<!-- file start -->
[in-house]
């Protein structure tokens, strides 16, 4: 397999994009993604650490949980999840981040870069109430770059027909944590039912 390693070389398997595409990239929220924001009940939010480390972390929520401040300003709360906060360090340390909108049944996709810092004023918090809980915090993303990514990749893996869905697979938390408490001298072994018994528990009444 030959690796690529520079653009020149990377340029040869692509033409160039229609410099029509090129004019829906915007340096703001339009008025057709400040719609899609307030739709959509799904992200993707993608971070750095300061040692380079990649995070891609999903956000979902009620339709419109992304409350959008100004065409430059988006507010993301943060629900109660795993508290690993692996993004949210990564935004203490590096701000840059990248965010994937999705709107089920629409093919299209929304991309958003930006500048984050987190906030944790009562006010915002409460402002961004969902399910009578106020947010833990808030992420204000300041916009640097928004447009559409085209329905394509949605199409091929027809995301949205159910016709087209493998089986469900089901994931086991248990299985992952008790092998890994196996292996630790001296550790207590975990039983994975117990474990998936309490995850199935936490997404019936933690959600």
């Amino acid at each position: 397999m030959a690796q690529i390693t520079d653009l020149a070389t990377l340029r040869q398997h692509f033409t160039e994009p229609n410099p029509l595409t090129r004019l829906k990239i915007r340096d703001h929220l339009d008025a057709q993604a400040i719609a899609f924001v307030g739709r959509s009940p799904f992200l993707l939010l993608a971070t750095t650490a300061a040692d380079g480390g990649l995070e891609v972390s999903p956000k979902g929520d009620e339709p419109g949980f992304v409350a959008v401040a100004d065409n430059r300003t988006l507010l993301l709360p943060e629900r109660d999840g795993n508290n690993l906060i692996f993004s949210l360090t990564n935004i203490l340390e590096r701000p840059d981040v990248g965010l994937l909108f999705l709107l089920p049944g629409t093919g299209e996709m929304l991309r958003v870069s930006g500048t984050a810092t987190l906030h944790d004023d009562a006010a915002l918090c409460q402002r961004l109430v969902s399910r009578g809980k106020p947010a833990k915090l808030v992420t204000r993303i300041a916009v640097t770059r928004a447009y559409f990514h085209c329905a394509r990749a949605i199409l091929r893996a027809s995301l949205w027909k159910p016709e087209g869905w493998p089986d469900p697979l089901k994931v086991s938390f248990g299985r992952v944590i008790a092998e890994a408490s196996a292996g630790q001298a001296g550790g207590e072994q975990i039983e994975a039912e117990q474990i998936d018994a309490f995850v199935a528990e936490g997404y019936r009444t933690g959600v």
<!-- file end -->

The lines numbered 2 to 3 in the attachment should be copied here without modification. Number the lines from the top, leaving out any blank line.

């Protein structure tokens, strides 16, 4: 397999994009993604650490949980999840981040870069109430770059027909944590039912 390693070389398997595409990239929220924001009940939010480390972390929520401040300003709360906060360090340390909108049944996709810092004023918090809980915090993303990514990749893996869905697979938390408490001298072994018994528990009444 030959690796690529520079653009020149990377340029040869692509033409160039229609410099029509090129004019829906915007340096703001339009008025057709400040719609899609307030739709959509799904992200993707993608971070750095300061040692380079990649995070891609999903956000979902009620339709419109992304409350959008100004065409430059988006507010993301943060629900109660795993508290690993692996993004949210990564935004203490590096701000840059990248965010994937999705709107089920629409093919299209929304991309958003930006500048984050987190906030944790009562006010915002409460402002961004969902399910009578106020947010833990808030992420204000300041916009640097928004447009559409085209329905394509949605199409091929027809995301949205159910016709087209493998089986469900089901994931086991248990299985992952008790092998890994196996292996630790001296550790207590975990039983994975117990474990998936309490995850199935936490997404019936933690959600």
């Amino acid at each position: 397999m030959a690796q690529i390693t520079d653009l020149a070389t990377l340029r040869q398997h692509f033409t160039e994009p229609n410099p029509l595409t090129r004019l829906k990239i915007r340096d703001h929220l339009d008025a057709q993604a400040i719609a899609f924001v307030g739709r959509s009940p799904f992200l993707l939010l993608a971070t750095t650490a300061a040692d380079g480390g990649l995070e891609v972390s999903p956000k979902g929520d009620e339709p419109g949980f992304v409350a959008v401040a100004d065409n430059r300003t988006l507010l993301l709360p943060e629900r109660d999840g795993n508290n690993l906060i692996f993004s949210l360090t990564n935004i203490l340390e590096r701000p840059d981040v990248g965010l994937l909108f999705l709107l089920p049944g629409t093919g299209e996709m929304l991309r958003v870069s930006g500048t984050a810092t987190l906030h944790d004023d009562a006010a915002l918090c409460q402002r961004l109430v969902s399910r009578g809980k106020p947010a833990k915090l808030v992420t204000r993303i300041a916009v640097t770059r928004a447009y559409f990514h085209c329905a394509r990749a949605i199409l091929r893996a027809s995301l949205w027909k159910p016709e087209g869905w493998p089986d469900p697979l089901k994931v086991s938390f248990g299985r992952v944590i008790a092998e890994a408490s196996a292996g630790q001298a001296g550790g207590e072994q975990i039983e994975a039912e117990q474990i998936d018994a309490f995850v199935a528990e936490g997404y019936r009444t933690g959600v």